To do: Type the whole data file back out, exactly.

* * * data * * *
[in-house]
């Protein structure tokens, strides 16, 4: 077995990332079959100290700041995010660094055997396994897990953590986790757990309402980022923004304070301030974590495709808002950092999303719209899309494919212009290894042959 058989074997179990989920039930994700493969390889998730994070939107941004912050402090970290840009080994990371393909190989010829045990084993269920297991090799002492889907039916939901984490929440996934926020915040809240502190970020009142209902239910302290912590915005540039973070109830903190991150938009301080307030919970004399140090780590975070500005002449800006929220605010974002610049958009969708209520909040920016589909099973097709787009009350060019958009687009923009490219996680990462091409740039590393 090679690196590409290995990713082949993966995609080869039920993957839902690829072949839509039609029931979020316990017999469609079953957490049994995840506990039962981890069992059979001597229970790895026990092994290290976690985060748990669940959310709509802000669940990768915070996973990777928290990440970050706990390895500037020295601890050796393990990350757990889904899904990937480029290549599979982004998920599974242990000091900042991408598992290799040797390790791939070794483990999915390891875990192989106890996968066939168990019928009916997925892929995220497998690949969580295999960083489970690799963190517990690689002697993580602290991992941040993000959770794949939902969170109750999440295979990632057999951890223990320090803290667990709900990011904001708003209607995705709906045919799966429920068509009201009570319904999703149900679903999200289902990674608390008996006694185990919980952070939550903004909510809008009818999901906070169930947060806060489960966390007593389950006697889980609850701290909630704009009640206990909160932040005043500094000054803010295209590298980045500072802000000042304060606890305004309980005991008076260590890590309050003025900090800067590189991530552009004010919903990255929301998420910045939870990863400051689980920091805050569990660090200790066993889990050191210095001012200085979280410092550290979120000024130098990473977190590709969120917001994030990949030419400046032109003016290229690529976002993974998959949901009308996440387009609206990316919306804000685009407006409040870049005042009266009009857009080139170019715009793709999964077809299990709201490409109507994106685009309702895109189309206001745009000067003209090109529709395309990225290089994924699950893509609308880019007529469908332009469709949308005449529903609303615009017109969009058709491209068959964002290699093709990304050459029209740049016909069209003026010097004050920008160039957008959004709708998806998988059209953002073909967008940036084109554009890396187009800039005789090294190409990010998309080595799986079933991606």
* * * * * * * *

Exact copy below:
[in-house]
């Protein structure tokens, strides 16, 4: 077995990332079959100290700041995010660094055997396994897990953590986790757990309402980022923004304070301030974590495709808002950092999303719209899309494919212009290894042959 058989074997179990989920039930994700493969390889998730994070939107941004912050402090970290840009080994990371393909190989010829045990084993269920297991090799002492889907039916939901984490929440996934926020915040809240502190970020009142209902239910302290912590915005540039973070109830903190991150938009301080307030919970004399140090780590975070500005002449800006929220605010974002610049958009969708209520909040920016589909099973097709787009009350060019958009687009923009490219996680990462091409740039590393 090679690196590409290995990713082949993966995609080869039920993957839902690829072949839509039609029931979020316990017999469609079953957490049994995840506990039962981890069992059979001597229970790895026990092994290290976690985060748990669940959310709509802000669940990768915070996973990777928290990440970050706990390895500037020295601890050796393990990350757990889904899904990937480029290549599979982004998920599974242990000091900042991408598992290799040797390790791939070794483990999915390891875990192989106890996968066939168990019928009916997925892929995220497998690949969580295999960083489970690799963190517990690689002697993580602290991992941040993000959770794949939902969170109750999440295979990632057999951890223990320090803290667990709900990011904001708003209607995705709906045919799966429920068509009201009570319904999703149900679903999200289902990674608390008996006694185990919980952070939550903004909510809008009818999901906070169930947060806060489960966390007593389950006697889980609850701290909630704009009640206990909160932040005043500094000054803010295209590298980045500072802000000042304060606890305004309980005991008076260590890590309050003025900090800067590189991530552009004010919903990255929301998420910045939870990863400051689980920091805050569990660090200790066993889990050191210095001012200085979280410092550290979120000024130098990473977190590709969120917001994030990949030419400046032109003016290229690529976002993974998959949901009308996440387009609206990316919306804000685009407006409040870049005042009266009009857009080139170019715009793709999964077809299990709201490409109507994106685009309702895109189309206001745009000067003209090109529709395309990225290089994924699950893509609308880019007529469908332009469709949308005449529903609303615009017109969009058709491209068959964002290699093709990304050459029209740049016909069209003026010097004050920008160039957008959004709708998806998988059209953002073909967008940036084109554009890396187009800039005789090294190409990010998309080595799986079933991606």